These days with plenty of processing power, it would make more sense to store the samples as differential-PCM or some better compression method and use oversampling to get a few extra bits out of the 10 bit linear DAC.

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Hi Robert !

I'm sorry but you can't :"Uncompress the 8bits to 16bits" because as

compression process from 16bits linear to 8bits is irreversible.

... Laws compression) are really good but nowadays the speex/opus codec outperforms these, even the G.729 standard.


Reply to
Habib Bouaziz-Viallet

So round-trip the 8 bit file back to 16 bits and look at it.

When I convert a 1 kHZ tone from 16 to 8 and back in CoolEdit96, the noise floor is somewhat audible - on full-range "monitors" ( Tannoy Reveals ) . It's not obvious. It is very much there.

When I do this with dither, it's a lot harder to hear.

Dither randomizes the quantization noise.

It depends.

You may be able to dither it. Look to the options in sox. I think this is spelled "sox... dither ... " from Google searches.

Les Cargill
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Les Cargill

Better and acceptable.

I'll try.

Indeed I learned it's better to sacrifice higher frequencies instead of sample bits.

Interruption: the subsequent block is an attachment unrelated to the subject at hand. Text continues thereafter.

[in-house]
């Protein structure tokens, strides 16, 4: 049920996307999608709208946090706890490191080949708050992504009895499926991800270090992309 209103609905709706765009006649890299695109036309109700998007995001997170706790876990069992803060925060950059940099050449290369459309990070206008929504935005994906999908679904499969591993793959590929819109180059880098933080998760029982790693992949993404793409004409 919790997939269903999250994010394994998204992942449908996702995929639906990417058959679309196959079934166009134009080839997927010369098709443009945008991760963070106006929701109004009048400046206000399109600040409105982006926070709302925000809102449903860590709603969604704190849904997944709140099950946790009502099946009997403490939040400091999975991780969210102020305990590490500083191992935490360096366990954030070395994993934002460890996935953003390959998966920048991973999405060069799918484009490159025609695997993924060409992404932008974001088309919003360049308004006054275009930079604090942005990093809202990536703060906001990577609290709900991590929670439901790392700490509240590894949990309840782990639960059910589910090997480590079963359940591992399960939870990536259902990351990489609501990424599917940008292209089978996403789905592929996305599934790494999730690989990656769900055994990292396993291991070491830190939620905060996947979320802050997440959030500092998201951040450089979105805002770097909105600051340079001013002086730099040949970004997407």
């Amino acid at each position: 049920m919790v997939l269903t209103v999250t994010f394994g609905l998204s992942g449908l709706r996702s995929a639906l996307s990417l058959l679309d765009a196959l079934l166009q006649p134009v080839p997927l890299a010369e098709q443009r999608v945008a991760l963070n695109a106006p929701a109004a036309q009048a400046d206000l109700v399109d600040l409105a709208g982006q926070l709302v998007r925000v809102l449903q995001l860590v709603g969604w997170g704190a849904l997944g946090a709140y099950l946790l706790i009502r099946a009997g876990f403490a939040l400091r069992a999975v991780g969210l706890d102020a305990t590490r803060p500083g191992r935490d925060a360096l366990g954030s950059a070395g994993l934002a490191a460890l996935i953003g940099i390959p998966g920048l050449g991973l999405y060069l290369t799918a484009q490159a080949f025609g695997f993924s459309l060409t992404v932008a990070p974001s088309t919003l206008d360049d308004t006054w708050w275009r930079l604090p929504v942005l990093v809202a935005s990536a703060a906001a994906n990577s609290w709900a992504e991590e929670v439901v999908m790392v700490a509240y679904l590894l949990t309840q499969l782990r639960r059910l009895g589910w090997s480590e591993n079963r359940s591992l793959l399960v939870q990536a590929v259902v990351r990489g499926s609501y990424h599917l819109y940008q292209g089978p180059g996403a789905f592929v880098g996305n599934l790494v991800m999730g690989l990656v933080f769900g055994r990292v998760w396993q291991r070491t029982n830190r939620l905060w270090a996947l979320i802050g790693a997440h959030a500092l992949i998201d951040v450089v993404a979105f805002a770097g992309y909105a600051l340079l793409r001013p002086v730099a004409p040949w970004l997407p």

This is what I'm actually doing.

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In order to test the conversion result on PC.

I know, but the 8-bits converted audio is unacceptable, in my opinion.

I will try.

Indeed this is what I've learned.

10 bits values are difficult to manage in a 32-bits MCU. I will waste always 16-bits for a sample. Maybe I can try to pack 10 bits samples together...

Byte 0: LSBits of sample 1 Byte 1: LSBits of sample 2 Byte 2: LSBits of sample 3 Byte 3: LSBits of sample 4 Byte 4: MSBits of samples 1-4 ...

uint16_t s1 = byte[0] + ((byte[4] & 0x03)

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to 16-bits again. Of course, the result isn't identical to the source.

I can't afford a complex decoding algorithm on a Cortex-M3 device.

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This is what I did and the result is bad. Too much noise.

I tried with dither, but the noise is audible, even if lower.

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I think I don't need 12-bits resolution. 10-bits is sufficient for my application. 8-bits no, at least without other tricks (compression, oversampling, and so on).

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The conversion is done on a desktop PC and the 8-bits result is played always on the same PC (this is why I convert back to 16-bits wav file).

I think so.

It's ok. The tone is clean and acceptable. No noise is audible. The volume is adequate. 10-bits or 8-bits are ok.